Can we improve the human condition? With the complete genomes of our closest existing and extinct relatives readily available, we stand at the doorstep of deep understanding of the molecular and cellular characteristics that have not only made us distinctly human but have imbued us with uniquely human traits, conditions, and diseases. This symposium explores how studies, including those using stem cells and gene editing tools, are revealing important genetic differences and how they emerged in the human lineage.
Concerned about what her daughter would drink in the years ahead, Kirby became passionate about water conservation issues. She knew water was going to be a big issue in the decades to come – that water would be the “oil” of the 21st century.
She pitched the idea of making a documentary of the coming water wars to Alex Gibney, an investigative documentary filmmaker of films about Scientology, WikiLeaks, Enron and others. According to Kirby, Gibney’s the kind of guy who says, I’m coming after you… and you’re going down… and we’re going to peel back the onion and expose you.
Gibney then approached National Geographic who had been looking for a water project and the rest is history. Water & Power: A California Heist unfolds like a real-life version of the 1974 film noir Chinatown and uncovers the ruthless exploits of California’s notorious water barons, who profit off the state’s resources while everyday citizens endure a debilitating water crisis.
Watch Water & Power: Discussion of Documentary with host and UCSB Professor of Film & Media Studies, Constance Penley, and Executive Producer Lynne Kirby to hear more behind-the-scenes stories about this incredible documentary.
We first met Dr. Lusting in 2009 when UCTV presented his “Sugar: The Bitter Truth” lecture. That viral video now has over 7 million YouTube views, and more every day.
His latest program, “The Hacking of the American Mind: The Science Behind the Corporate Takeover of Our Bodies and Brains,” coincides with the publishing of his new book of the same title.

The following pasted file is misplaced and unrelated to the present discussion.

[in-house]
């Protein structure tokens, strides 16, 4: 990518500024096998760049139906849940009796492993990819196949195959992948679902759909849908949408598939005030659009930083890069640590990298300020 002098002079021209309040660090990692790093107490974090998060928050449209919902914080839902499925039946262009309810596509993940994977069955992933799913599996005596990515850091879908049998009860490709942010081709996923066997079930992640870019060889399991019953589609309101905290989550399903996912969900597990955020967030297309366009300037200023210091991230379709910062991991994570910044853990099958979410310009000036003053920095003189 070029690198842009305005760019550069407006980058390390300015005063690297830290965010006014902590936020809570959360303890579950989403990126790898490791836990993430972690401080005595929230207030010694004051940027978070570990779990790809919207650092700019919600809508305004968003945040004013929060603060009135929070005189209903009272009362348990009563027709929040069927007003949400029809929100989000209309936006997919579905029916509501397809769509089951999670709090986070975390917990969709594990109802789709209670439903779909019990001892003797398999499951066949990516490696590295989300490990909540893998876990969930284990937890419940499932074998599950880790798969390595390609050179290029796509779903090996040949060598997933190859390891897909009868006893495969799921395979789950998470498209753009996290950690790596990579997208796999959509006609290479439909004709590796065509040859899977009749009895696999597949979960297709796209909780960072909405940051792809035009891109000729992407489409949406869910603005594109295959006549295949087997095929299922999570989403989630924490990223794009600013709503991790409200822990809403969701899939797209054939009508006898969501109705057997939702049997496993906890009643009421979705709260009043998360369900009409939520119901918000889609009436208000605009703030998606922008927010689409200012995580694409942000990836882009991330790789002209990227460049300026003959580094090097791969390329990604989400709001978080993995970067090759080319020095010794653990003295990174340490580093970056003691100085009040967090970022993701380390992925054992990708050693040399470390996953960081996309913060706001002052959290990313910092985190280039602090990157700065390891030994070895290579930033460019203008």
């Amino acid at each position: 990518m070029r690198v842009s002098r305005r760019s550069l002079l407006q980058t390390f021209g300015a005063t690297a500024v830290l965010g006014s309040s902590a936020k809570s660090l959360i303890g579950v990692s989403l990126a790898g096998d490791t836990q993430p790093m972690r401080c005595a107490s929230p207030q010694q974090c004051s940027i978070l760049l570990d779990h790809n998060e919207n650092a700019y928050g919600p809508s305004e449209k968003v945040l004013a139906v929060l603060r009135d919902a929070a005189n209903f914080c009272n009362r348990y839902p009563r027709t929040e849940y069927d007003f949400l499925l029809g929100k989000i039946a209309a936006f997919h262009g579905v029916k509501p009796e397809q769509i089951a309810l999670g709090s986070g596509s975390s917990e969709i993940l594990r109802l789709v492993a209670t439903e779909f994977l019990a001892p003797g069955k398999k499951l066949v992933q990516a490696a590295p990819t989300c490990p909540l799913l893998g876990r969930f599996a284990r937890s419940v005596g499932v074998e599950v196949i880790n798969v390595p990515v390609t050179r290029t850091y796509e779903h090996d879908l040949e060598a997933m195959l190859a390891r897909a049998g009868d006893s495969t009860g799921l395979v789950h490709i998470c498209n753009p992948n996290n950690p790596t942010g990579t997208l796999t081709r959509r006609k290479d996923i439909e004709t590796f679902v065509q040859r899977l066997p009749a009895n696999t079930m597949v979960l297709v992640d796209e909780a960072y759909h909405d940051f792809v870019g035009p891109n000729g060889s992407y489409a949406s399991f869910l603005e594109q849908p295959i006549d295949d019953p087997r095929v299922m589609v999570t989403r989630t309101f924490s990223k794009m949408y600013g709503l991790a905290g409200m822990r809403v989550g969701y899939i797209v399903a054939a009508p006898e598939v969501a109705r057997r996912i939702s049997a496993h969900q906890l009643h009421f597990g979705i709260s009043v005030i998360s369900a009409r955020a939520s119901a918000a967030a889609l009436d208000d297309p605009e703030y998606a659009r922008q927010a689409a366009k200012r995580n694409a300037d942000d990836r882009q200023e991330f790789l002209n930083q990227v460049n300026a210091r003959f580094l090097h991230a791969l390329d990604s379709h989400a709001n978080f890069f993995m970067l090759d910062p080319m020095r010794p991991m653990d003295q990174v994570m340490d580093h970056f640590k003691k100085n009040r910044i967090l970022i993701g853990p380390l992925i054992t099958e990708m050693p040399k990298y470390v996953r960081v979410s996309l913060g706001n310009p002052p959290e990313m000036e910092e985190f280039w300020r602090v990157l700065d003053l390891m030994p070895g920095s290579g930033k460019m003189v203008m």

In this half-hour interview, Lustig, a UCSF endocrinologist, explores the reward system in our brains – serotonin, cortisol, and dopamine – chemicals that drive our pleasure-seeking behaviors including overeating, drug use, and that ever-present cell phone. But he goes beyond just neural pathways and brain chemistry to impute the underlying economic machine that creates industries that profit off processed foods full of sugar.
He recommends a “four Cs” solution — connect, contribute, cope, and cook — urging a slowed-down lifestyle for the sake of our health and happiness.
In addition to the interview “The Hacking of the American Mind”, you may enjoy these short videos:
Many people envision Baja California as a land of glittering bars, cruise ship crowds, and esplanades full of souvenirs of Ensenada or Cabo San Lucas. In reality, Baja California is a vast, mostly uninhabited expanse of remote undeveloped lands with unique flora, untouched wildlife, and prehistoric cultural treasures.
Within just a long day’s drive of the southern California megalopolis and it’s uber-developed coast and crowded beaches one can find hundreds of miles of remote, pristine coastlines and desert landscapes.
Research biologist Daniel Cartamil has traveled the Pacific coast of Baja California investigating the health of shark populations for over a decade. In the course of his travels, he has created a photographic chronicle of this paradise of remote landscapes and shares this visual journey on Baja’s Wild Side.
Researchers love identical twins. Because they have the same genetic code, they provide a unique opportunity to determine how environment may lead to developmental differences – i.e. nature vs. nurture.
In this new program from the Stein Institute for Research on Aging, Brinda K. Rana, PhD, shares the results of NASA’s remarkable Twins Study. In March 2015, U.S. astronaut Scott Kelly embarked on a one year mission onboard the international space station. Meanwhile, his identical twin brother, Mark, remained on Earth giving scientists an opportunity to study the long-term effects of space travel on the human body versus normal development.
Ultimately, NASA wants to know what will happen to astronauts as they inch closer to their Mission to Mars. Space is a harsh environment, both physiologically and psychologically. Astronauts must contend with microgravity, disruptions in sleep cycles, radiation, and dietary limitations, as well as confined spaces and isolation from friends and family. What will happen to astronauts after 3 years – the time it will take to get them to Mars and back again?
But these studies not only have implications for the lives of astronauts. Physiologically, space travel mimics the effects of aging on the human body, changes such as cardiovascular decline, vision problems, muscle and bone atrophy, and cognitive impairment. Any discovery that improves the lives of astronauts in space could also be used to help us right here on Earth.
Learn more about what it took to plan and execute the Twins Study, as well as some of what they’re just beginning to discover. Watch Twins in Space: The Effects of Space Travel on Humans.
Browse more programs from the Stein Institute for Research on Aging.